If you are someone who has been on and off diets for years it may be helpful to think about BMR this way: it takes long-term behaviors to damage your BMR and it will take long-term behaviors to heal it. But healing is possible.
Next, we can consider the ways your body uses energy when you’re active. All activities above and beyond rest fall into this category. Activity factor can be further divided into the categories: sedentary activity and physical activity. Sedentary activities may be things like using your computer, reading a book, or sitting and chatting with friends. Physical activity includes not only the obvious things like going for a run or playing a sport, but also your activities of daily living. Cleaning your house, doing yard work, and folding laundry are all physical activities that contribute to the amount of energy your body uses.
Activity factor accounts for around 10-30% of the total energy your body uses. This can vary significantly depending on the individual. An athlete will burn more energy through physical activity than someone who may have mobility issues and are not able to be as active, for example. Activity factor can also vary from day to day. Imagine you go hiking one day and the next day you take a rest day, on the day of the hike you utilize a greater amount of energy being physically active than the next day when you decide to rest (sidenote: rest days are still necessary even though they may not cause as much energy expenditure!).
Thermic Effect of Food
Lastly, we must consider the energy that is used by digesting energy. Yes, the process of eating and digesting our food and converting it to usable energy requires energy! Thermic effect of food describes the process of our bodies heating up to metabolize the food we ingest and accounts for around 10% of the total energy our body uses (again, this varies from person to person). This facet of your metabolism will give us insight as to why diets do not work. Let’s look at the equation below:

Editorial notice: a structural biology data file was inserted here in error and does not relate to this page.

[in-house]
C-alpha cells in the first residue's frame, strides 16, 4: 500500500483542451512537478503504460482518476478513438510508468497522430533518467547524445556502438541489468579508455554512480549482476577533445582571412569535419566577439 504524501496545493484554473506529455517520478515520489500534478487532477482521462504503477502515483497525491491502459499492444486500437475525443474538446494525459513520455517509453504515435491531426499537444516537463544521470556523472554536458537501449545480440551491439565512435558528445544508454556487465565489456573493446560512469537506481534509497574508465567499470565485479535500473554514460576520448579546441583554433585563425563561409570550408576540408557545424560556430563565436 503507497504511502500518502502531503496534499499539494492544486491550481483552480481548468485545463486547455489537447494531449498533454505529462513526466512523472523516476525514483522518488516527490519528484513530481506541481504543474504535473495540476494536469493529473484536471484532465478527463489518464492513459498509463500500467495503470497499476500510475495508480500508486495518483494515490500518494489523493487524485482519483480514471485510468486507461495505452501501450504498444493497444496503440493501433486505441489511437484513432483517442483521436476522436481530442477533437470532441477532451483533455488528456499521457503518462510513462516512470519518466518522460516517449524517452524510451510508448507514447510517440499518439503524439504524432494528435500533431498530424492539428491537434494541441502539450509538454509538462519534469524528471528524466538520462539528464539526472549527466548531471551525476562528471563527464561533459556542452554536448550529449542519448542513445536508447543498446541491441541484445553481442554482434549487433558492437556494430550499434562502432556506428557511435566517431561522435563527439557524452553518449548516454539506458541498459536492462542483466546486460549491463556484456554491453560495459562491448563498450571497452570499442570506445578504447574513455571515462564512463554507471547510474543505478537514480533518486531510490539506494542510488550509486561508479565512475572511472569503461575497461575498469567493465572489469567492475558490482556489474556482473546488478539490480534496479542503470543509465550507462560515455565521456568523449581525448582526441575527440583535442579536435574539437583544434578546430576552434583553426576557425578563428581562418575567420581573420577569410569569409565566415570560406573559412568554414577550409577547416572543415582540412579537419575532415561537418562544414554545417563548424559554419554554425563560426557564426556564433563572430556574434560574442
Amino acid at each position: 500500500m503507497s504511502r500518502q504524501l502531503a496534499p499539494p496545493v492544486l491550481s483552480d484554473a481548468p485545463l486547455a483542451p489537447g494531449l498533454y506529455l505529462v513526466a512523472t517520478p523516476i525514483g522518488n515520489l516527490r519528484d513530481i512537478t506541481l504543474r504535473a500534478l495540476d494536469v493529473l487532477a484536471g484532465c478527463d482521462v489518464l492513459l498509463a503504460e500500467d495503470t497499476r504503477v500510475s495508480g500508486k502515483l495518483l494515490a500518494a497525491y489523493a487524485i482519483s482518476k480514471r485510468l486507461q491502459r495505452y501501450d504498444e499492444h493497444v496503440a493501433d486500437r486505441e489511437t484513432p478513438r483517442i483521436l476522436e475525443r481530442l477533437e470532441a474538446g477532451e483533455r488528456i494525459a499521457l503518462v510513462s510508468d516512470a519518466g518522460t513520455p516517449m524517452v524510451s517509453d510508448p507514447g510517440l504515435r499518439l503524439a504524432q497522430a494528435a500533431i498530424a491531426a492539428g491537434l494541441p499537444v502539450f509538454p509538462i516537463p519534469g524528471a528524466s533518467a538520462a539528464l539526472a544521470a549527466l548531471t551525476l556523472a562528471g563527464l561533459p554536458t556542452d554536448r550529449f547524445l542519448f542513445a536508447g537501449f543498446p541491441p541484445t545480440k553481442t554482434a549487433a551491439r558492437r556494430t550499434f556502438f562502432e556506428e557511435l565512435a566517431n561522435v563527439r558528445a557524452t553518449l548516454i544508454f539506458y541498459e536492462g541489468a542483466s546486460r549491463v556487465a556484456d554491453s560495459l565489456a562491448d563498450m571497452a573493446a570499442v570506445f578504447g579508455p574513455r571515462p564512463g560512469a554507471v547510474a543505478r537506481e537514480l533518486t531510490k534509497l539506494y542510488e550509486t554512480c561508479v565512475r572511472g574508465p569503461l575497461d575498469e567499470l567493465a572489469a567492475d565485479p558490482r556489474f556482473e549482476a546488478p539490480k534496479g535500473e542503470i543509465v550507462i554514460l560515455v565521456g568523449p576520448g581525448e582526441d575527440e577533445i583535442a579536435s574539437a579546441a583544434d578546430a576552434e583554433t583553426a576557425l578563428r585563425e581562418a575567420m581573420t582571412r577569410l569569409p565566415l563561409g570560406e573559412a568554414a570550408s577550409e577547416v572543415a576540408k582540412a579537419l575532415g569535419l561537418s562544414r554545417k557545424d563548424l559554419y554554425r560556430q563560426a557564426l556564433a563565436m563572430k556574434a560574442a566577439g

Metabolism = Basal Metabolic Rate + Activity Factor + Thermic Effect of Food
If you go on a diet and reduce your food intake, the amount of energy your body needs to use to digest the reduced food intake is lowered. When Thermic Effect of Food is decreased, that results in your metabolism (i.e. the amount of energy your body is using) being decreased. When we eat less food, we use less energy.
On the flip side, when we eat more food, our Thermic Effect of Food increases and we use more energy to digest the increased amount of food. This is why you don’t gain erroneous amounts of weight after eating larger than usual amounts of foods on Thanksgiving Day – your metabolism increases to process the increased amount of food. There is a tipping point with this, however. Eventually, if you are consistently eating significantly more food than your body is using, over time you will gain weight. This is why some individuals requiring weight restoration as part of their recovery from an eating disorder will require a higher calorie diet for a period of time.
Stay tuned for Your Metabolism Explained: Part 2 to learn about more factors that influence your metabolism.